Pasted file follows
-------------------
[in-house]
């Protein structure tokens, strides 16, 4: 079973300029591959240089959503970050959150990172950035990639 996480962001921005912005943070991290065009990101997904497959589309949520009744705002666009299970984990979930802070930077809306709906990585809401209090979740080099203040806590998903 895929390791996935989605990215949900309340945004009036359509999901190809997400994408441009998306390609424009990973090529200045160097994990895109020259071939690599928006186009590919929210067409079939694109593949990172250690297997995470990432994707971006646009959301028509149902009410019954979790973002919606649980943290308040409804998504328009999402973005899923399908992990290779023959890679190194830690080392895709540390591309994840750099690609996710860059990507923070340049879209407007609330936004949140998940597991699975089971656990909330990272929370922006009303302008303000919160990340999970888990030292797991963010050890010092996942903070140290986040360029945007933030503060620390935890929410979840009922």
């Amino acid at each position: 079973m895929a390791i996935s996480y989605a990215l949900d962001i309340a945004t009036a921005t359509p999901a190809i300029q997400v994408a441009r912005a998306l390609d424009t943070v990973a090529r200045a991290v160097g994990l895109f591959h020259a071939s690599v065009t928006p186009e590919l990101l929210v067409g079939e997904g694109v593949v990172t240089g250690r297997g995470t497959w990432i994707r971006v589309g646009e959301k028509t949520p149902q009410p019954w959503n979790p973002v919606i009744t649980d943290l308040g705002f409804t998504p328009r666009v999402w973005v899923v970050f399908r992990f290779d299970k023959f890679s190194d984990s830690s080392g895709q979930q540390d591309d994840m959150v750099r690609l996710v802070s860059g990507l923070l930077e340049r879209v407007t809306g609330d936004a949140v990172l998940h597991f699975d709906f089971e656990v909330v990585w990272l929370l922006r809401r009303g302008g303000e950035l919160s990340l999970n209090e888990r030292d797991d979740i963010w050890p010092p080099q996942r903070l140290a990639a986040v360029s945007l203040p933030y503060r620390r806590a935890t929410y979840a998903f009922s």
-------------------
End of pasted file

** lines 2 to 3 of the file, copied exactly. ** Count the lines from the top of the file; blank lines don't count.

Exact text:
């Protein structure tokens, strides 16, 4: 079973300029591959240089959503970050959150990172950035990639 996480962001921005912005943070991290065009990101997904497959589309949520009744705002666009299970984990979930802070930077809306709906990585809401209090979740080099203040806590998903 895929390791996935989605990215949900309340945004009036359509999901190809997400994408441009998306390609424009990973090529200045160097994990895109020259071939690599928006186009590919929210067409079939694109593949990172250690297997995470990432994707971006646009959301028509149902009410019954979790973002919606649980943290308040409804998504328009999402973005899923399908992990290779023959890679190194830690080392895709540390591309994840750099690609996710860059990507923070340049879209407007609330936004949140998940597991699975089971656990909330990272929370922006009303302008303000919160990340999970888990030292797991963010050890010092996942903070140290986040360029945007933030503060620390935890929410979840009922």
């Amino acid at each position: 079973m895929a390791i996935s996480y989605a990215l949900d962001i309340a945004t009036a921005t359509p999901a190809i300029q997400v994408a441009r912005a998306l390609d424009t943070v990973a090529r200045a991290v160097g994990l895109f591959h020259a071939s690599v065009t928006p186009e590919l990101l929210v067409g079939e997904g694109v593949v990172t240089g250690r297997g995470t497959w990432i994707r971006v589309g646009e959301k028509t949520p149902q009410p019954w959503n979790p973002v919606i009744t649980d943290l308040g705002f409804t998504p328009r666009v999402w973005v899923v970050f399908r992990f290779d299970k023959f890679s190194d984990s830690s080392g895709q979930q540390d591309d994840m959150v750099r690609l996710v802070s860059g990507l923070l930077e340049r879209v407007t809306g609330d936004a949140v990172l998940h597991f699975d709906f089971e656990v909330v990585w990272l929370l922006r809401r009303g302008g303000e950035l919160s990340l999970n209090e888990r030292d797991d979740i963010w050890p010092p080099q996942r903070l140290a990639a986040v360029s945007l203040p933030y503060r620390r806590a935890t929410y979840a998903f009922s």